Recently, we spoke with Samantha Wiggins, who is a youth member of the Maryland’s Juvenile Justice State Advisory Group. She is a 2016-2017 fellow in NJJN's Youth Justice Leadership Institute (YJLI), a year-long program that aims to create a more effective foundation for the juvenile justice reform movement by developing a strong base of well-prepared advocates and organizers who reflect the communities most affected by juvenile justice system practices and policies.
Ms. Wiggins graduated from Temple University in 2012 with a degree in political science and philosophy, and a certificate in political economics. She earned her juris doctor degree from Georgetown University Law Center. While at Georgetown, she taught students about the law in the Street Law Clinic. In 2014, she became a Delaney Public Policy Scholar. She believes that protecting the rights of children and providing effective avenues for youth voice are the best ways to ensure a brighter future for youth in the justice system.
Can you tell us about your advocacy project?
My project has evolved over time, but I’m working on developing a curriculum for kids detained in secure facilities here in Maryland to help them learn to advocate for themselves. I think a lot of decisions are made over the heads of kids in the system, and they don’t have as much say as they should in what happens to them while they’re in it.
Can you say more about that?
Based on my experiences, I think a lot of decisions are made about and for the youth by people who work closely with them. The therapists and lawyers and other professionals who assess youth and make notes about what they think is in the best interest of the child often don’t include what the child is actually saying. When I was working in juvenile court throughout law school, youth voice was the main thing missing on everybody’s side: social workers, security, everyone was missing what the kids were saying, no one was listening. And at the policy level, they’d say, “Okay, let’s get a couple of kids’ testimony,” and then that would be it.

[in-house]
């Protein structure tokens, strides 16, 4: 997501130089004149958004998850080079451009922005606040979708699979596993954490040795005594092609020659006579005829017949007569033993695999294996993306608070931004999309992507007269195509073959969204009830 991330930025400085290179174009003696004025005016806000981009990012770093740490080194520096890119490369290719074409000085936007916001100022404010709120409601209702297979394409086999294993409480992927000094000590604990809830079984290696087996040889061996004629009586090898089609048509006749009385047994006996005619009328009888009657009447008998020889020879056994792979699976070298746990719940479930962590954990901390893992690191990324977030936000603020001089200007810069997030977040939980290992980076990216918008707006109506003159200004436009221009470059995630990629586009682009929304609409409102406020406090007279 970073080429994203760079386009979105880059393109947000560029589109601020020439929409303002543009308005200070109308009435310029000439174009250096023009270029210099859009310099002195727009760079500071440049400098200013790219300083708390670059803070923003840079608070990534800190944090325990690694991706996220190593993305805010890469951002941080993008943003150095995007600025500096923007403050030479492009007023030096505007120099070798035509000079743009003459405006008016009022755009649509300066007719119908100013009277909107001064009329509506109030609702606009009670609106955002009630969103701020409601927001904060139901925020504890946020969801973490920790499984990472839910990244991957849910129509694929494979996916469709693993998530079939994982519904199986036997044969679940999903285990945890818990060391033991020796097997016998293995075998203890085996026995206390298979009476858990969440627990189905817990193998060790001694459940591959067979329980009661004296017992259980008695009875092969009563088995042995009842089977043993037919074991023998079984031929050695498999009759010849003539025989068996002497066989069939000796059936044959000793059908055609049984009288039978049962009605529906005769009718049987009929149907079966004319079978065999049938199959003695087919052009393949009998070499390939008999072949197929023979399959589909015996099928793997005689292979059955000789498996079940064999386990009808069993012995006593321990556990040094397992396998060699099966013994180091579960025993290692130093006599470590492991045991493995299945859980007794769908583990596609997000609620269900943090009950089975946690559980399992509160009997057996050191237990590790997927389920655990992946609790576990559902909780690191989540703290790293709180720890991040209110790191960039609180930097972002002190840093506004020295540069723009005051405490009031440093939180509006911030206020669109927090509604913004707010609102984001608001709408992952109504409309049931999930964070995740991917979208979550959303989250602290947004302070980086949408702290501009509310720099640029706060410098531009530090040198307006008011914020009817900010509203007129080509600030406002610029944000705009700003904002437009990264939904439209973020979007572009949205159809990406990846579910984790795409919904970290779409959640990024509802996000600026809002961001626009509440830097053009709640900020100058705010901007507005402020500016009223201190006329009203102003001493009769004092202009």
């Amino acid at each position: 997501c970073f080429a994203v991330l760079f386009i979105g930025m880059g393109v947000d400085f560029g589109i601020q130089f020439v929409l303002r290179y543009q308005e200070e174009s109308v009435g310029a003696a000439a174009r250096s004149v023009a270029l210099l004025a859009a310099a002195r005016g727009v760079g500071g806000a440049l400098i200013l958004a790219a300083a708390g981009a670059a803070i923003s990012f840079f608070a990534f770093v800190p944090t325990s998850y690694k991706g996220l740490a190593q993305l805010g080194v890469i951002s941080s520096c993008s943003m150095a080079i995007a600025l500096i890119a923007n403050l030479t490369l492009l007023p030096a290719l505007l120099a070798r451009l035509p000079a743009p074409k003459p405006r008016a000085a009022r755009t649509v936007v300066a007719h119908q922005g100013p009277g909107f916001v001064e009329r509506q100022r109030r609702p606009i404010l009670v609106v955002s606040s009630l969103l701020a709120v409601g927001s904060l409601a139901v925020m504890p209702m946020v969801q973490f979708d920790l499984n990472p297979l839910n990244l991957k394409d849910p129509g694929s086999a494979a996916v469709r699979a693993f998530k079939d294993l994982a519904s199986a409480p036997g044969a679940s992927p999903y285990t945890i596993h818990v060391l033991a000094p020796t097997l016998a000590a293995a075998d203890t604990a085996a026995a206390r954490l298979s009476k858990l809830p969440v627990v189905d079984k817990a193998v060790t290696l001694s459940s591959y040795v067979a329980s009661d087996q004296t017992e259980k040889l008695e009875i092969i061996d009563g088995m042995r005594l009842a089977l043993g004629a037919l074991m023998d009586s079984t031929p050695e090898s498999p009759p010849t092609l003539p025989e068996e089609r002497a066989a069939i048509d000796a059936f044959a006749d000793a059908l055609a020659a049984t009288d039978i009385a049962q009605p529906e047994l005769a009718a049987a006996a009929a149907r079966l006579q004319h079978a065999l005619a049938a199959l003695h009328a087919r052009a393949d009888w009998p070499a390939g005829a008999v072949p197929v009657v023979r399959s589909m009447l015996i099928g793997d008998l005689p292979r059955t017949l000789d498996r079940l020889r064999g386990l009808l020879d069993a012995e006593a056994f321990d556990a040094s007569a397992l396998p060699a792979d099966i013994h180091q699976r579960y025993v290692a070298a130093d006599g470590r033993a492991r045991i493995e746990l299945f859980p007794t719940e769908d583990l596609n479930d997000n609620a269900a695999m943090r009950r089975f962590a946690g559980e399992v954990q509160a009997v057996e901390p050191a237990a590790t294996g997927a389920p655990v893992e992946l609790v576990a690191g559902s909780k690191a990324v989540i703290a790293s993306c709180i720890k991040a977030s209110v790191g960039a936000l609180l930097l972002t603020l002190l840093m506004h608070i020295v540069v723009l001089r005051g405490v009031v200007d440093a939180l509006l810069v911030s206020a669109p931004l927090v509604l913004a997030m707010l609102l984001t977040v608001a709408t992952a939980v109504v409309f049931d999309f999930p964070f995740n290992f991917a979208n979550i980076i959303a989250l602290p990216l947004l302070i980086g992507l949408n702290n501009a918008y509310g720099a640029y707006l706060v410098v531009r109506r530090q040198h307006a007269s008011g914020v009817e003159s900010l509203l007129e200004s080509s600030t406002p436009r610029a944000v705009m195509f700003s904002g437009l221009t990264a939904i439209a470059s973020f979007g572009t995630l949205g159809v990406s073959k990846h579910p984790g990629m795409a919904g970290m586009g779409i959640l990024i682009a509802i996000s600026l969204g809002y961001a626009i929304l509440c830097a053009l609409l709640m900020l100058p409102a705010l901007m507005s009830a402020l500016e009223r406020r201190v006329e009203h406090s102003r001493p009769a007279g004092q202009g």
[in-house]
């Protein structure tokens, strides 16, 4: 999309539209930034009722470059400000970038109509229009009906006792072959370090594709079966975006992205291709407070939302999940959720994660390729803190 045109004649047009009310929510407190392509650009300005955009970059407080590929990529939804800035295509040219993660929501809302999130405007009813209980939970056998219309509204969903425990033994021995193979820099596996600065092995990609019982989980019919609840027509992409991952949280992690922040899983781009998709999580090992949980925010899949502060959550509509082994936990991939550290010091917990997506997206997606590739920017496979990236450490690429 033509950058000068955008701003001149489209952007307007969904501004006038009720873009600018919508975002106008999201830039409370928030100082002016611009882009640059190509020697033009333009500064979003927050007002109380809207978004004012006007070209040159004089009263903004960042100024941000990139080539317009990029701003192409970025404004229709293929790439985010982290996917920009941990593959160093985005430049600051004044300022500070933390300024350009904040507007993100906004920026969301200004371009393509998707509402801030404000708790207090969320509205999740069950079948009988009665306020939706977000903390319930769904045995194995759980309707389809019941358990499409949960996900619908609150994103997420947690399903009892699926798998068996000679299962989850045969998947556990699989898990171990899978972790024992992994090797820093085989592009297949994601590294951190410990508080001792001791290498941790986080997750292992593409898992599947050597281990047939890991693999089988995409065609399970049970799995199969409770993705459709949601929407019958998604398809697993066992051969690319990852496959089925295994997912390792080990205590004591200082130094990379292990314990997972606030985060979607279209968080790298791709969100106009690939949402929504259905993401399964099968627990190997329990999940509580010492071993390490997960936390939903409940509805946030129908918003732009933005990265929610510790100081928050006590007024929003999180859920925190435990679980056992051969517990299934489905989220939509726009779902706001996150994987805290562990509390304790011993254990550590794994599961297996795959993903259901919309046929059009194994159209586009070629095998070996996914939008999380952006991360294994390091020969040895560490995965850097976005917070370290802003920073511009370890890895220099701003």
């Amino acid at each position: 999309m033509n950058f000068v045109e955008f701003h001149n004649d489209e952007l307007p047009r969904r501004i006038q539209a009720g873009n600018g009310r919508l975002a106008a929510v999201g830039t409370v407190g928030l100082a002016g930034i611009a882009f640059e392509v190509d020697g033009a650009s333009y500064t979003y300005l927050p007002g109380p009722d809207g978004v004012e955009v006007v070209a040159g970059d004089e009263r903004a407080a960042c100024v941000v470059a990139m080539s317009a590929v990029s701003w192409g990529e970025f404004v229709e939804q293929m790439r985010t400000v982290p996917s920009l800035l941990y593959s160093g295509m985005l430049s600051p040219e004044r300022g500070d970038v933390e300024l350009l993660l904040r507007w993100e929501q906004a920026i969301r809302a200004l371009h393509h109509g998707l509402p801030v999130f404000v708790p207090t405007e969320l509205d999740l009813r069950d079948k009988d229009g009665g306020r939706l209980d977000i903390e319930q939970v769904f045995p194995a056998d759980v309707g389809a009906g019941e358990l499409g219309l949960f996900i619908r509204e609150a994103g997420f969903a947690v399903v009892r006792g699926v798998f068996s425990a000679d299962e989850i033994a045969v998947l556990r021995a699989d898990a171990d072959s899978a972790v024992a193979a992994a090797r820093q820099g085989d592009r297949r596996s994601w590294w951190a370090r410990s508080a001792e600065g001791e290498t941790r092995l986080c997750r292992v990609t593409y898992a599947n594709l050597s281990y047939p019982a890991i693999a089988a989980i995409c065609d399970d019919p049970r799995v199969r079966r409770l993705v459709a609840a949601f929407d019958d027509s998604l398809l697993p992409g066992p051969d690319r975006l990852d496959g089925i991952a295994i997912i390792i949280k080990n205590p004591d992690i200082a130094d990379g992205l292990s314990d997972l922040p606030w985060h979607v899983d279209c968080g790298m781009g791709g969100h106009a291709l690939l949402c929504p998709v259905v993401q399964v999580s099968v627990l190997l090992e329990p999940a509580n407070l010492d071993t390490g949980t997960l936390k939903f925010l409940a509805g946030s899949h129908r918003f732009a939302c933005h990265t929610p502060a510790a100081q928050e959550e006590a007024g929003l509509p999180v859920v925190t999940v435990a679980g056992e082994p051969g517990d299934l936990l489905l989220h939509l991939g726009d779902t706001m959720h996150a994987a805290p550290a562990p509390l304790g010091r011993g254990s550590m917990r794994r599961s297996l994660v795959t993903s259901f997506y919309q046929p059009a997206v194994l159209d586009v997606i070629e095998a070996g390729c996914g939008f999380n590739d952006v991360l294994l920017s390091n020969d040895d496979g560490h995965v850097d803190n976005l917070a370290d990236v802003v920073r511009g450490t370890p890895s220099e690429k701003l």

In one case I was involved with, a kid was stealing bikes. Part of the reason was that his parents weren’t working. And yet it wasn’t noted in his plan that the parents needed work. So once he was released, he went back and got arrested again for stealing … but no one considered that his parents needed help finding jobs!
How will your project address this?
Well, I’ve been doing research on youth voice projects, but I haven’t found a model that exactly meets what I’m trying to do. My plan is to get permission from the directors of the girls’ facility and one all-boys’ facility here in Maryland where I can use the advocacy curriculum I’m developing. I’d meet every other week with the youth for six sessions. Ideally, I want to meet with the same group of kids throughout all six sessions. Toward the end, I will ask them to do an advocacy project based on what they’ve learned – it could be a presentation to the facility staff about their experience, or letters to judges, legislators, or stakeholders in the state Department of Juvenile Services – or letters to all three. Their letters would be focused on their experiences, what they think could be done better in the system from their perspective, and how to include youth voice in the process.
My goal is for the youth to see how important is to advocate for yourself and how to do it properly. I also hope that by being in the facility, the facility staff and directors see the importance of including youth voice in their programs, and we can begin to change the culture of these facilities one step at a time.